By Camilo Smith
By Craig Malisow
By Jeff Balke
By Angelica Leicht
By Jeff Balke
By Sean Pendergast
By Sean Pendergast
By Jeff Balke
The concluding part of the federal civil suit is where the Nevelows ask for damages. They are asking for $4,000 to cover the cost of moving Phillip to the Galveston Independent School District -- according to his mother last week, "He's thriving there." They are asking for treatment costs not to exceed $10,000 for Phillip for whatever he needs for counseling. They are asking emotional damages of $2 million for Phillip and $1 million each for the parents.
They are asking for $100,000 for the expected difference in cost between the sale of their old home and the new one they want to move to -- somewhere else. "The relocation of the family is required and necessary with respect to the current condition of the minor child."
So the Nevelows have given up on Santa Fe. After 15 years.
The Hensons never did that. They've stuck it out. They still get hate mail, but they have an even larger collection of letters of support. They're tolerated in the community, living beside it if not "of" it. They operate a food bank that feeds about 200 people every third week of the month. Some churchgoers have accepted them, if not their sexual orientation or beliefs. Mennonite volunteers came in to build a ramp for a wheelchair-bound woman. The Good Samaritan Center works with them. They get support from a small Unitarian Universalist church nearby.
In 1997, Brenda and Wanda, writing in The Progressive Woman's Quarterly, said many people had asked them why Mississippi. "We do it because Mississippi is our home. When you move because you are forced, you become a political refugee. Fundamentalists do not have a right to force their religious understandings on us.For us, being refugees is not an option."
The Nevelows are in something of a different position. Though people around here have certainly rallied to their cause, this is not just a case of two adults deciding to take a stand and hold their ground. The Nevelows have children to protect, their son and an older daughter as well. And so much damage has been done already. They can't be there every minute of every day to stop this. And the adults to whom they've entrusted their son's care, well, it appears they've done a pretty lousy job of fulfilling this sacred trust.
In Clear Creek ISD, Danielle Sokolow got complete support and action from her school administration, even though she hadn't asked for help. Name-calling and a nasty note was all it took. In Santa Fe, a child, younger by three years, was harassed, threatened and physically attacked for two years. And the administration did nothing.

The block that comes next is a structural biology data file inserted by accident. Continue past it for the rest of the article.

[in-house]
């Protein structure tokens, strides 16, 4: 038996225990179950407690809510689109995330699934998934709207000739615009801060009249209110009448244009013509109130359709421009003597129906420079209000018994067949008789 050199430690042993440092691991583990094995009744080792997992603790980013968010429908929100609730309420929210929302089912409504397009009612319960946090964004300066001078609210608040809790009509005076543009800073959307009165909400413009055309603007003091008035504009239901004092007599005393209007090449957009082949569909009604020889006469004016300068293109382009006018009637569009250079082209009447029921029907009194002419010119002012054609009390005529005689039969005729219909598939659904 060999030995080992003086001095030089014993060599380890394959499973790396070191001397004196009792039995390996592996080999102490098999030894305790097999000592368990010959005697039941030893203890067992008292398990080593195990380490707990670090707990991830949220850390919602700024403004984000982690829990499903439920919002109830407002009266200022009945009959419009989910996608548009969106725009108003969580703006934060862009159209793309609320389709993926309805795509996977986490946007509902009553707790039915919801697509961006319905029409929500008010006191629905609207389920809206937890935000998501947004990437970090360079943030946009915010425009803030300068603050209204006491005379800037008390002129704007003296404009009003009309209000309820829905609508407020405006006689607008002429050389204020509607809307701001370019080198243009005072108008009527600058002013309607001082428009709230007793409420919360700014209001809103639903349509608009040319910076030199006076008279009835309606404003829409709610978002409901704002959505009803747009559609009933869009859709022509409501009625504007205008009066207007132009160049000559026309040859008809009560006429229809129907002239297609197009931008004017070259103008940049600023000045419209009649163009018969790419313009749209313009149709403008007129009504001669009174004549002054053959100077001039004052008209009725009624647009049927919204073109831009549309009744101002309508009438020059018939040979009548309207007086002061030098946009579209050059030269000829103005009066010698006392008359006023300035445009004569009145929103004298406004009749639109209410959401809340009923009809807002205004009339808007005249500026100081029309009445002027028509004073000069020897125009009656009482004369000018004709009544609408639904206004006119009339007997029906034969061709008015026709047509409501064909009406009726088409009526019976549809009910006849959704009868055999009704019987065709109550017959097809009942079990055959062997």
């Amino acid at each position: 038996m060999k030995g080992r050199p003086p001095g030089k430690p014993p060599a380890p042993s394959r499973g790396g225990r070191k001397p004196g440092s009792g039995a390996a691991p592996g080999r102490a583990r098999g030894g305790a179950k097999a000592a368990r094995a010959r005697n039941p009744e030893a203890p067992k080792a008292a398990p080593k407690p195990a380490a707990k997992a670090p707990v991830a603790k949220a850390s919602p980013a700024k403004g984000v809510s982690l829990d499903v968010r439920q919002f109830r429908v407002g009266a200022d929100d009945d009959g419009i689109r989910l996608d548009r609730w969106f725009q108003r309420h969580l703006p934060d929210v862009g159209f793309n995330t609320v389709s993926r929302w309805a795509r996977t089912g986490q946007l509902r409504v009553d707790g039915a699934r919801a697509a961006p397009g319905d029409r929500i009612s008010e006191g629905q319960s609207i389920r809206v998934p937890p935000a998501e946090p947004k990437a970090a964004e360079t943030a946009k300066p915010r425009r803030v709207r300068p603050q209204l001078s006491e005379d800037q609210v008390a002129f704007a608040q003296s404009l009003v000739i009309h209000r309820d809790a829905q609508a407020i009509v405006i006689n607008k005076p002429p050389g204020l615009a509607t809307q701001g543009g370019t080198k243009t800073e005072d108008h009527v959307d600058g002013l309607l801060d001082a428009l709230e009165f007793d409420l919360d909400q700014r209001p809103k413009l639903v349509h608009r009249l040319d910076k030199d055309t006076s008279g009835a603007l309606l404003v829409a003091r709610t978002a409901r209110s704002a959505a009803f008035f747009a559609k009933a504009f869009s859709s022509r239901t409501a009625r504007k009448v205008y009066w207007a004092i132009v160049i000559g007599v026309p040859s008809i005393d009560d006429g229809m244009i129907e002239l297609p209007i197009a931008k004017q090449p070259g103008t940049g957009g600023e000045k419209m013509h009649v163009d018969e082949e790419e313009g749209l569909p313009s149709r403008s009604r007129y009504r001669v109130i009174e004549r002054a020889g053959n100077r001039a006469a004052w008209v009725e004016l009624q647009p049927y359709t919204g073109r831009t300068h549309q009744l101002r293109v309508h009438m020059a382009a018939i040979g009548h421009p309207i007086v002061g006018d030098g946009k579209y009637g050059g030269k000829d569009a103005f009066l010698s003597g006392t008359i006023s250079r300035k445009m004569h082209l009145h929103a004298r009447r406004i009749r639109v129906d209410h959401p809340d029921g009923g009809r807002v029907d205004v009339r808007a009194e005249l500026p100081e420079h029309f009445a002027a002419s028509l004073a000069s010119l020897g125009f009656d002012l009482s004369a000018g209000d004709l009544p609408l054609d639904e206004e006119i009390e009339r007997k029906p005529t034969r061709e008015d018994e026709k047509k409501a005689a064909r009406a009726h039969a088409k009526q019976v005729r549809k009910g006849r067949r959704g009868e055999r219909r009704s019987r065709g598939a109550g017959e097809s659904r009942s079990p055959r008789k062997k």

Danielle's fellow students joined in to fight the bigots; in Santa Fe the other kids reportedly covered their eyes and ears.
At a press conference on August 15 after the suit was filed, Donna said both she and her husband have had their vehicles vandalized. She said they had been careful to keep their son out of the limelight for fear of repercussions against him. She was afraid to travel anywhere with her son, that by doing so, he would be identified.
Eric says he doesn't think everyone in Santa Fe is bad. The problem, he says, is that the school district didn't protect his son; it didn't stop students from attacking him.
Donna spoke on September 14 at the launch of an effort by the Anti-Defamation League and Barnes & Noble called Close the Book on Hate. She talked about how hate and apathy work together to create disaster. "Hate only shows itself when it's ready to strike, and then it's too late." But apathy, she said, "Apathy is the most horrendous form of prejudice. It nurtures hate."
Santa Fe may indeed be a wonderful place to live, filled with great, caring people living up to the highest of ideals, Christian or otherwise. Right now, though, its image is far less wholesome than that.
Right now, Santa Fe appears to be a community that shows itself more and more as intolerant, mean-spirited and hateful. And every teacher, every school administrator, every adult who hears something racist or sexist or prejudiced in any form and who closes his ears and eyes to it, that person has indeed failed his sacred mission. That is not training the next generation in the way they should go. And those who step aside to bigotry should be miserably ashamed. And those who find all this appalling, who haven't known this is going on, well, for God's sake, wake up.
Or they'll be coming for you, too. Soon.